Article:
Gunning Down Celebrities

There is a brief article by S.V. Date on NPR’s website called “NRA’s ‘Anti-Gun’ List Includes Some Not-So-Obvious Names” which says that the NRA’s list has over 500 names on it. I’m surprised the NRA would keep such a list, but what doesn’t surprise me are the celebrities who say one thing and do another.

Date points out that Matt Damon and Carrie Fisher used weapons in their movies, and it reminded me of a video someone told me about, which I’ve posted here (it’s the clean version of the original).


Mike Hunt, who created the video, shows celebrities speaking out against guns, then shows scenes of them using guns in TV shows and movies. He’s obviously pointing out those celebrities’ hypocrisy, and he has a point. When it comes to the media, whether we’re famous or not, we all have to think carefully about what we say…and do.

Look at those celebrities in the video: they’re saying guns are bad, but they’re making money by using guns to entertain the public. Since a celebrity’s job as a professional communicator is to influence people, do their actions or words matter? Can their movies and TV shows influence people to use guns, even though they say they’re against them? Basically, they’re mixing messages, and it’s something that we should also be careful about.

And it’s not like the NRA is in the clear, either. By keeping a list, they’re giving people different messages about freedom. They want people to have the freedom to own guns, but they’re keeping track of people who are against guns. Whether a list is kept by a government group or not, it has negative connotations, especially once it hits the media.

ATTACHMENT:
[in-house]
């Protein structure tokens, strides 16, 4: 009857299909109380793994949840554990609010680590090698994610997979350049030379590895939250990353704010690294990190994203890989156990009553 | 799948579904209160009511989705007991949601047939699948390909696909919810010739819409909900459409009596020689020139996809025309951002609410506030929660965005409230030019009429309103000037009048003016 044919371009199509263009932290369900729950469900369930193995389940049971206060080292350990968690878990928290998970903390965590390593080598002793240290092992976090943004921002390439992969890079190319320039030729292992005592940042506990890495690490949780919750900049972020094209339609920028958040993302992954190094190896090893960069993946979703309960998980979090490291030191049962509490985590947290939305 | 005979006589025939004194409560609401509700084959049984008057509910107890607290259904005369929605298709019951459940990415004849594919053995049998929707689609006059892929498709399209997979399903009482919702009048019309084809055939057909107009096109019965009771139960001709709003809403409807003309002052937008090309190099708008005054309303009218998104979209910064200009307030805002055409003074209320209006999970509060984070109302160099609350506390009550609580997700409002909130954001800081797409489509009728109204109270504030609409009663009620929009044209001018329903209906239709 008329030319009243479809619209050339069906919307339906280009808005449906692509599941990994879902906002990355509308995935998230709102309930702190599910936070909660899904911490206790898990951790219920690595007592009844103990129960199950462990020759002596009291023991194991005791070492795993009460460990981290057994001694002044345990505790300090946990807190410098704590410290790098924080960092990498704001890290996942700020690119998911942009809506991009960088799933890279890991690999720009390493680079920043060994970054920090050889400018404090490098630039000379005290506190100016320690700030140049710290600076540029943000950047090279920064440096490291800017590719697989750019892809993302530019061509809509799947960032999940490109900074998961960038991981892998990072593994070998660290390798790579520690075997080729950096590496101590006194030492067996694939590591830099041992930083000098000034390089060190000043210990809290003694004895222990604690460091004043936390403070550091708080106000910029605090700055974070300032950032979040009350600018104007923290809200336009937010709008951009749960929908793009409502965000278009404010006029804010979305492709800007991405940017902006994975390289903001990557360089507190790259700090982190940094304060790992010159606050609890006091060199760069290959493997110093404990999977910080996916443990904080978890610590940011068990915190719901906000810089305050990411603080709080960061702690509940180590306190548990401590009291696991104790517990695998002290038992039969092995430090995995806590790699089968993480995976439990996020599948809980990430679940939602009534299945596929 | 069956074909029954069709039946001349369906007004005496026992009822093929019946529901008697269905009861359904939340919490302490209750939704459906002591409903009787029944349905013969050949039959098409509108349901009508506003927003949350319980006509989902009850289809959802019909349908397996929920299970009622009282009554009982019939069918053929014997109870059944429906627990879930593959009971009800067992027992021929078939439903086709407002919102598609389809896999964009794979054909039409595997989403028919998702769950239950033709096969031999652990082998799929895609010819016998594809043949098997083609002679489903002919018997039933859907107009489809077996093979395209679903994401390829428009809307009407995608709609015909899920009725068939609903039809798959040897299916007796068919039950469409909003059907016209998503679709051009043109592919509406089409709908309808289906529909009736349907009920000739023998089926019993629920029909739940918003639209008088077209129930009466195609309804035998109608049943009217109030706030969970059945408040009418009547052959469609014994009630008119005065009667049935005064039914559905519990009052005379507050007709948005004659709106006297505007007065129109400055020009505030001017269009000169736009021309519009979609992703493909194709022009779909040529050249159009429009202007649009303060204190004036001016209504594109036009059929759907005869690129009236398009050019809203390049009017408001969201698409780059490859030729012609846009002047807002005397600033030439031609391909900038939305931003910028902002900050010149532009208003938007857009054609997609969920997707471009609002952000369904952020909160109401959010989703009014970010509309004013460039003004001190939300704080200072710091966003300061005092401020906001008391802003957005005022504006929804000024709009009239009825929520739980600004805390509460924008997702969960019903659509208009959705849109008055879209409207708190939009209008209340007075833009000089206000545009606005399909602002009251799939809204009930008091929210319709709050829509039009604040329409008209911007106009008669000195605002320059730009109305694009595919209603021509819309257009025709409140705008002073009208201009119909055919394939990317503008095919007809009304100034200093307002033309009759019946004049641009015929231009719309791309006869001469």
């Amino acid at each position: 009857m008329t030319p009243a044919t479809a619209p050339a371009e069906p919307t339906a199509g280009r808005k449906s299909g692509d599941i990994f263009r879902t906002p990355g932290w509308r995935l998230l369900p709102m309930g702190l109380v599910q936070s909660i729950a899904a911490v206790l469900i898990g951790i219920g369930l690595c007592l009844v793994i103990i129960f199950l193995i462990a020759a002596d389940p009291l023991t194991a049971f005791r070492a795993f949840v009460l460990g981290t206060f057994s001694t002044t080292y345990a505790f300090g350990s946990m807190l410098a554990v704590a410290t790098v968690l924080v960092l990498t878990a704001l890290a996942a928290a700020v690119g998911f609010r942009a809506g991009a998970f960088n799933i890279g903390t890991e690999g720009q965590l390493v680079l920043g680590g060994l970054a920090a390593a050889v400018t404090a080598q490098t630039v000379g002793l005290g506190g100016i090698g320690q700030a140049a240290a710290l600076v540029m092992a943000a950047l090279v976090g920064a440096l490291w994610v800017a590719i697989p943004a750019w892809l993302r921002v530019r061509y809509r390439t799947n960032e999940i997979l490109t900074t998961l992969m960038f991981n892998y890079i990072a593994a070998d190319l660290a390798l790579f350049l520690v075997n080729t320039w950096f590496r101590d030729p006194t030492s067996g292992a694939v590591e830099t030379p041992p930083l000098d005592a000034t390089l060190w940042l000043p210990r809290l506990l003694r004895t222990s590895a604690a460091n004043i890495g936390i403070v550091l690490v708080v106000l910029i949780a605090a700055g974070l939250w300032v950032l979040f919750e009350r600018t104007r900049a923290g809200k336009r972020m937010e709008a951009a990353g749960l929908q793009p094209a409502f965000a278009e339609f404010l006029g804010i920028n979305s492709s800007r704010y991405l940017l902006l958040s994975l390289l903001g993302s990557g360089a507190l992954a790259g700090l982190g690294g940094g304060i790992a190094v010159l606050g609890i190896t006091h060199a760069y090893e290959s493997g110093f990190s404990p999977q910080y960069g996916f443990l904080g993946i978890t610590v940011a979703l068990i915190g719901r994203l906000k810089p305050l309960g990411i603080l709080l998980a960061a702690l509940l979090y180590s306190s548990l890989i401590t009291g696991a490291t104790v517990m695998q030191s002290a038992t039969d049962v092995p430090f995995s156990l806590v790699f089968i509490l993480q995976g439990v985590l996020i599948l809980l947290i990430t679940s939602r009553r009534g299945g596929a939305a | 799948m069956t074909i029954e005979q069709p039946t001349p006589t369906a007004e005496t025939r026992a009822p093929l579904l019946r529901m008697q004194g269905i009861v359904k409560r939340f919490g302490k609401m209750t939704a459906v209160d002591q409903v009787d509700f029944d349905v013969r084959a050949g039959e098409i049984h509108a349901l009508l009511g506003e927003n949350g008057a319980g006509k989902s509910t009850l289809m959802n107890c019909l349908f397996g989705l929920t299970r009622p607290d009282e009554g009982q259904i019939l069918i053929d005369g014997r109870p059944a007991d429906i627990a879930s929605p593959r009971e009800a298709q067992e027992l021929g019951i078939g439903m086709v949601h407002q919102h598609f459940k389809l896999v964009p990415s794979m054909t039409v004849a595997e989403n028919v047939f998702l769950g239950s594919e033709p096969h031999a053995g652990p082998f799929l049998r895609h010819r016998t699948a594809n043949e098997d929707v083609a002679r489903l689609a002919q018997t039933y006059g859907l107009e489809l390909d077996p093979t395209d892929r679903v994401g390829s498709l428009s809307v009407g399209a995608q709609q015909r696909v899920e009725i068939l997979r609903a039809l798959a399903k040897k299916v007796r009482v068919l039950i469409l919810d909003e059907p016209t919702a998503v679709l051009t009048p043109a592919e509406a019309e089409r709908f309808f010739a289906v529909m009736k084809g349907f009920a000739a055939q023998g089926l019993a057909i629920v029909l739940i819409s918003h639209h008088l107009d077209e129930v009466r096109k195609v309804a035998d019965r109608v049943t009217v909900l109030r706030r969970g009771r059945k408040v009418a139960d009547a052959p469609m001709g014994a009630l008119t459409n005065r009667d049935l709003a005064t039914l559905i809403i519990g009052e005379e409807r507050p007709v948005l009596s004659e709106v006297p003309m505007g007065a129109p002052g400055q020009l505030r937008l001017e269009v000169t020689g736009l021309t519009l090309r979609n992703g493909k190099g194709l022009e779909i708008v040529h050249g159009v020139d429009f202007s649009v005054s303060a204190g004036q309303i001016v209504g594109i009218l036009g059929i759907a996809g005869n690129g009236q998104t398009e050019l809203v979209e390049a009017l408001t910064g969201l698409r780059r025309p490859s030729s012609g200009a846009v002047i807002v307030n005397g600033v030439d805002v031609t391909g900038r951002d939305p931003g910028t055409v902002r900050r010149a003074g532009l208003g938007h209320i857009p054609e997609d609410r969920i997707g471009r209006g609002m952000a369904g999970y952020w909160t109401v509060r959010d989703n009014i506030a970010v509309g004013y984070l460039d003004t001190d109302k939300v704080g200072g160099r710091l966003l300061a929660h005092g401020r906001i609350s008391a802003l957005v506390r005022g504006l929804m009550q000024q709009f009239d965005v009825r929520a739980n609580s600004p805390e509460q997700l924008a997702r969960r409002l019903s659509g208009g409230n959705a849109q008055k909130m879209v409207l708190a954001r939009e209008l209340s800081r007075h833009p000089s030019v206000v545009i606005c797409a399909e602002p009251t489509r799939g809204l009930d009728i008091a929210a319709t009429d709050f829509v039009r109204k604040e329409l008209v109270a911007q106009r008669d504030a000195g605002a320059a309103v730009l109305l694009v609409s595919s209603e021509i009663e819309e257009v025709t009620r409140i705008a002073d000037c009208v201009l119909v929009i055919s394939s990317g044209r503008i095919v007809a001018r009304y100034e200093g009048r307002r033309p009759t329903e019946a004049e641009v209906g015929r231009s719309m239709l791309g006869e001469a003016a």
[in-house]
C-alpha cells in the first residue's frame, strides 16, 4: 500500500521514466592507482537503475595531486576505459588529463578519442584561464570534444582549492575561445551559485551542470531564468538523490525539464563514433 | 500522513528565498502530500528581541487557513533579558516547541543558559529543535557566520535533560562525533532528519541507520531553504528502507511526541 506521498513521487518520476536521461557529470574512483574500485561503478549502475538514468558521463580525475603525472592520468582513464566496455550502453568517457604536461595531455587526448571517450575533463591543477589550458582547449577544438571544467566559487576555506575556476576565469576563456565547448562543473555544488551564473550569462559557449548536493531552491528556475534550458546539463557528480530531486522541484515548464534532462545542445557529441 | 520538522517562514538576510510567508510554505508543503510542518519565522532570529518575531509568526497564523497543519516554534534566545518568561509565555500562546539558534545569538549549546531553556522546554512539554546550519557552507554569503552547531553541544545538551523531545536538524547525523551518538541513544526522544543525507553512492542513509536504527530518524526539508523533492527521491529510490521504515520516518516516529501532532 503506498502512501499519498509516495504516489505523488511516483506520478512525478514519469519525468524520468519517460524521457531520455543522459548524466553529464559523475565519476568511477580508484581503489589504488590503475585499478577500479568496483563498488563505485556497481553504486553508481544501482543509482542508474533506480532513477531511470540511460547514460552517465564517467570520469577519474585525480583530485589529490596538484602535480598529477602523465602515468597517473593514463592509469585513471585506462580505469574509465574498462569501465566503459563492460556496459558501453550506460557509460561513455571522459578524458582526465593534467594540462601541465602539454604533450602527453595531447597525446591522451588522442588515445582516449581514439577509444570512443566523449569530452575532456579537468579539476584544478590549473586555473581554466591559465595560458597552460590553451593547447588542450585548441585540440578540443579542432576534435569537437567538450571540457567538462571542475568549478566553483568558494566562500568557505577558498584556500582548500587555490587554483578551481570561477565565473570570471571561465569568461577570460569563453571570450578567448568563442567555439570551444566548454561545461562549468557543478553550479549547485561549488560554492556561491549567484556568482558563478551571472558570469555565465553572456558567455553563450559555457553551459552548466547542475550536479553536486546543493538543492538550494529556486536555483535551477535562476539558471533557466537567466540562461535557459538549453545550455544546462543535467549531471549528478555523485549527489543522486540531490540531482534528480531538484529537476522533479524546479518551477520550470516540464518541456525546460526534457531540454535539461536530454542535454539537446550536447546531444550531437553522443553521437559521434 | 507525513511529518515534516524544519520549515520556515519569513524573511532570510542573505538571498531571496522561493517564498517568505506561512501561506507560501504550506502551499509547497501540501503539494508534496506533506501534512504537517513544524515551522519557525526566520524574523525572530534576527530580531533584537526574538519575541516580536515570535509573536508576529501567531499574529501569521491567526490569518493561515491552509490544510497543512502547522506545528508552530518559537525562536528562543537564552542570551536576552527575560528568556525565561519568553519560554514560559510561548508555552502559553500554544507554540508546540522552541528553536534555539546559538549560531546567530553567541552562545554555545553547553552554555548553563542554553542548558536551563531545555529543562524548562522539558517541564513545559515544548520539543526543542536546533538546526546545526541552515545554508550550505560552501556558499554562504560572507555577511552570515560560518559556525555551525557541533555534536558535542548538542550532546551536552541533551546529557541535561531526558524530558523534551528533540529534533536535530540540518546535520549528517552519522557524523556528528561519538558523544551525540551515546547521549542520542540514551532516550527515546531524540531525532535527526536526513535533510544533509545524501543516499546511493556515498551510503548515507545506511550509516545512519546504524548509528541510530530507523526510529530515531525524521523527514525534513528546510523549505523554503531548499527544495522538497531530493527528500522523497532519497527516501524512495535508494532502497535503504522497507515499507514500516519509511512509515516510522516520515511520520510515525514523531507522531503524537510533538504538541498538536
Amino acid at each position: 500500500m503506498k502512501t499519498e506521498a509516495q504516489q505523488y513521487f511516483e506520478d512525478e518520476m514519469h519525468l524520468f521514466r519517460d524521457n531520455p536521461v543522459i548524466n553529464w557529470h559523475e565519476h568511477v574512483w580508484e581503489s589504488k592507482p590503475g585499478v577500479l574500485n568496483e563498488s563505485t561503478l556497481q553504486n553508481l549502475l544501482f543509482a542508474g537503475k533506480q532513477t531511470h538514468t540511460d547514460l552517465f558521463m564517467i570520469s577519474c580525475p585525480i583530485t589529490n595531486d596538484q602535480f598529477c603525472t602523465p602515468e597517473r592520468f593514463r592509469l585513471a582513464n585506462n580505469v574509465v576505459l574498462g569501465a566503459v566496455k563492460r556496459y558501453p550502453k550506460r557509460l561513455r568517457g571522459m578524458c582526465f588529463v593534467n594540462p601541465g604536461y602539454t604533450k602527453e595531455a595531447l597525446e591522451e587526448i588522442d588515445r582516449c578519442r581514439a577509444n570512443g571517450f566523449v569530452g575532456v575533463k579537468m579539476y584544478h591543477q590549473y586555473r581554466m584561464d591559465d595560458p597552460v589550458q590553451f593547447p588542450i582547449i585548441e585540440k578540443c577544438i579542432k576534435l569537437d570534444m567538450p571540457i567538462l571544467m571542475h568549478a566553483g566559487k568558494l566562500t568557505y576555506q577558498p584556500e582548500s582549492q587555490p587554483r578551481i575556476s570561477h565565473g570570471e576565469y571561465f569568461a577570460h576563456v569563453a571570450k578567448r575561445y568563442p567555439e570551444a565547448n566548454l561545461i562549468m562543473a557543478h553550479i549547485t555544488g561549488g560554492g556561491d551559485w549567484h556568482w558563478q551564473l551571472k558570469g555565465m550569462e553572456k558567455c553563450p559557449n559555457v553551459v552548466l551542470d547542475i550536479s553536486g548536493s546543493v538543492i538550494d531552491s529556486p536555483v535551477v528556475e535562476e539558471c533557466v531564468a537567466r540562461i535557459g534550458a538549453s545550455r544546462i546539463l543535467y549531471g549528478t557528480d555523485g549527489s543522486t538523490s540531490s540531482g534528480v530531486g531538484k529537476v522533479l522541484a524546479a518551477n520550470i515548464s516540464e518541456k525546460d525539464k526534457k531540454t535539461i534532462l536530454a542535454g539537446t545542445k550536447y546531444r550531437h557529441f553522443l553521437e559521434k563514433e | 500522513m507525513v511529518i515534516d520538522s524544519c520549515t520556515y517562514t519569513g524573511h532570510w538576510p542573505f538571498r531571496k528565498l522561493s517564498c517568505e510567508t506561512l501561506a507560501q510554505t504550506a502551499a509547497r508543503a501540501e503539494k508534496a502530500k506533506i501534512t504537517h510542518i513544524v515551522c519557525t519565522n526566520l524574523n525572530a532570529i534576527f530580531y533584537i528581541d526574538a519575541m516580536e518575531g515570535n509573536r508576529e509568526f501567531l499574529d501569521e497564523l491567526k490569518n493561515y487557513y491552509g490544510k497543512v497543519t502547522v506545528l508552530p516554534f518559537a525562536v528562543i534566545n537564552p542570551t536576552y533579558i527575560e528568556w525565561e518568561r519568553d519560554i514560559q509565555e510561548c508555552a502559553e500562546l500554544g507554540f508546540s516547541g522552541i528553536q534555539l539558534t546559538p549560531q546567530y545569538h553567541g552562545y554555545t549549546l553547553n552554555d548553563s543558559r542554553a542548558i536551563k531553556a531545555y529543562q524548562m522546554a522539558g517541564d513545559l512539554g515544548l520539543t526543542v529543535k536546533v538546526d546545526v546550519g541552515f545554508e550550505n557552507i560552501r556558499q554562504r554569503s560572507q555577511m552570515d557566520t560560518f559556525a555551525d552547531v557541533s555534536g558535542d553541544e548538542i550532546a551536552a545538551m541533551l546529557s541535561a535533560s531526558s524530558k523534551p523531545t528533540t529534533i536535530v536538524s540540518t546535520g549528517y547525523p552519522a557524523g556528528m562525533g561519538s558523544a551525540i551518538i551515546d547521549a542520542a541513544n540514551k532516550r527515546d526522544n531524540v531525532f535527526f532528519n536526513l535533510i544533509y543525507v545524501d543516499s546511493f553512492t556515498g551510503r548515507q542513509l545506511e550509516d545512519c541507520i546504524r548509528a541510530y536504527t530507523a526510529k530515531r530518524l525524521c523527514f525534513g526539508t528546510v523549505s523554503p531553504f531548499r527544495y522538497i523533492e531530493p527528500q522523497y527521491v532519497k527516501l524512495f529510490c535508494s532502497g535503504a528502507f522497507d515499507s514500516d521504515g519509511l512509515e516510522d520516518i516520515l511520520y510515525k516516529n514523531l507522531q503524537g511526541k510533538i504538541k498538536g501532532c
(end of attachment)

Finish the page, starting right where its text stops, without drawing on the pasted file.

The bottom line is that we should have consistency in character. John Maxwell and other public speakers have said that you have ethics, or you don’t, and it’s important to consider what you say, and how you act, wherever you are. 


Hot, Hot Photos on Cold Cold Day

I’ve been saying for a while that one way to promote yourself is through photos, and I was reminded of their importance when I saw a fire. Actually, I didn’t see a real fire where I live or work, but I’ve been following the story about a big fire in Bridgeport. Even though we hear about fires throughout Chicago, we might not pay much attention to them, unless they’re part of a case that an attorney is working on or if there is a lot of drama surrounding them. 

Since that fire in Bridgeport was in an abandoned building, it didn’t seem like a big deal, but then I saw photos of it popping up on Facebook and other social media. What got people’s attention was the aftermath of the fire. The firemen spent hours in frigid temperatures fighting the blaze, and the water they used ended up freezing so that the building looked beautiful.

At first, stunning photos were posted on the Chicago Tribune website. Then the social news site BuzzFeedposted “amazing photos of [the] beautifully icy aftermath” that were taken by photographers from various media services. After that, news websites around the world posted photos, including the Wall Street Journal. Who would’ve thought that a fire in an area of the city that isn’t visited by many people would become worldwide news?

I often talk about the speed of modern media, and how attorneys have to be ready to respond because the news cycle happens in hours and even minutes. When you have a serious case that is getting a lot of publicity, you might feel pressure to act responsibly so that you don’t get negative press. However, in other parts of your life, such speed could work in your favor. Even if you simply see a really beautiful bird on your vacation, take a picture and post in on your website and in other social media. You don’t need the fancy cameras that professional photographers have; you can just use your phone. After all, you never know where your photo might end up and what attention it can get to help your reputation.